Bakshi: DeepSPADE is one of my most recent AI projects, and I’m very excited about it — the basic point of DeepSPADE is to detect spam on public community websites and automatically report it to the people who can take care of it. It uses a very deep Convolutional Neural Network (CNN) + Gated Recurrent Unit (GRU) model to achieve this. You can find out more about it on a blog that I wrote.
AskTanmay was my very first Watson project, and it’s an NLQA system that can answer natural language questions. It uses a combination of IBM Watson’s NLU and NLC services with BiDAF (Bi-Directional Attention Flow) to understand online resources to answer your questions. This open source code is available on GitHub.
The first chapter in The Cognitive Story (TCS) is to help those with special needs and disabilities. Our very first goal here is to help a quadriplegic girl who lives north of Toronto, and her name is Boo. She’s unable to communicate or express herself in any way — and only her mom can understand the very broad concepts she tries to convey, which is why we’ve given her mom the title of “Intimate Interpreter.” My role in TCS is to implement deep learning systems to understand Boo’s EEG brain waves and decipher them into what she’s trying to communicate. The project is open source and is available on GitHub.
Linux.com: What’s the common theme among these projects?
Bakshi: Whether it be (a) trying to reduce the time it takes to research something, (b) allowing website users to have a better experience, or (c) allowing those who can’t communicate naturally to communicate via AI, the commonality is that I want to share my knowledge through these open source projects. We are at a point in time where conventional computing alone is not able to help us. As an Open Source Community, we need to build and provide tools in the hands of those working in healthcare, security, agriculture, science, education, etc., so that they can do their work better and the entire community can benefit. All these projects use machine learning to make people’s lives easier and better to live.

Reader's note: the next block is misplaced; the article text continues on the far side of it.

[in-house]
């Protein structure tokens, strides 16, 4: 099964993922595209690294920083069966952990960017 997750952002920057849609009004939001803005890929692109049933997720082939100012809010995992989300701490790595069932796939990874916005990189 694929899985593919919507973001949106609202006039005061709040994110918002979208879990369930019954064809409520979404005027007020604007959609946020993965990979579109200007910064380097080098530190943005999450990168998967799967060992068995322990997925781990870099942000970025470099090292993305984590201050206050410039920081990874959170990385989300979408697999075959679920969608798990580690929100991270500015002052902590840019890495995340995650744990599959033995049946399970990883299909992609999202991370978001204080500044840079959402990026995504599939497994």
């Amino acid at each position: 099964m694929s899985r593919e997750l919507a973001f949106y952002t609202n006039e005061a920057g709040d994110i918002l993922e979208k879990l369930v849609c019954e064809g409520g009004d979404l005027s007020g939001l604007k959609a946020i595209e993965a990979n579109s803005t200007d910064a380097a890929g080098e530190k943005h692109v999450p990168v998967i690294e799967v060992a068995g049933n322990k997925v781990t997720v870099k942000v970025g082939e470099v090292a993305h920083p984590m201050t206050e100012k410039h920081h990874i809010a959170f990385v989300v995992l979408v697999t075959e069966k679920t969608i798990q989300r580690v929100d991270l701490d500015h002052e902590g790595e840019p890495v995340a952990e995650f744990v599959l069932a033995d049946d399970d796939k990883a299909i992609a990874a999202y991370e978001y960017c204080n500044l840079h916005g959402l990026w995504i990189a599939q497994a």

Linux.com: What is going to be the core focus of your talk at Open Source Summit?
Bakshi: In my talk, I’ll primarily urge everyone to understand the importance of open sourcing AI technology. Since AI is still an evolving technology, yet already such an integral part of our lives, there’s a need to expand this technology at an even more rapid pace through the power of open source – we’re only holding back our own progress by keeping our code to ourselves.
Linux.com: You are also hosting a Birds of a Feather session at OS Summit. Can you tell us a bit about it?
Bakshi: In my BoF talk, I will take a deep-dive into the working of the DeepSPADE system: why it’s structured as it is and the logic behind the model. I’ll also talk about the evolution of the model, and why I chose the CNN+GRU method.
Linux.com: Who should be attending your talk?
Bakshi: I’d recommend my keynote to machine learning beginners/experts, and those who are curious as to how the power of AI and ML can not only change but also augment their lives and amplify their skills. I’d recommend my BoF talk to all those who have used machine learning before, or are machine learning experts, and who are interested in how and why DeepSPADE works.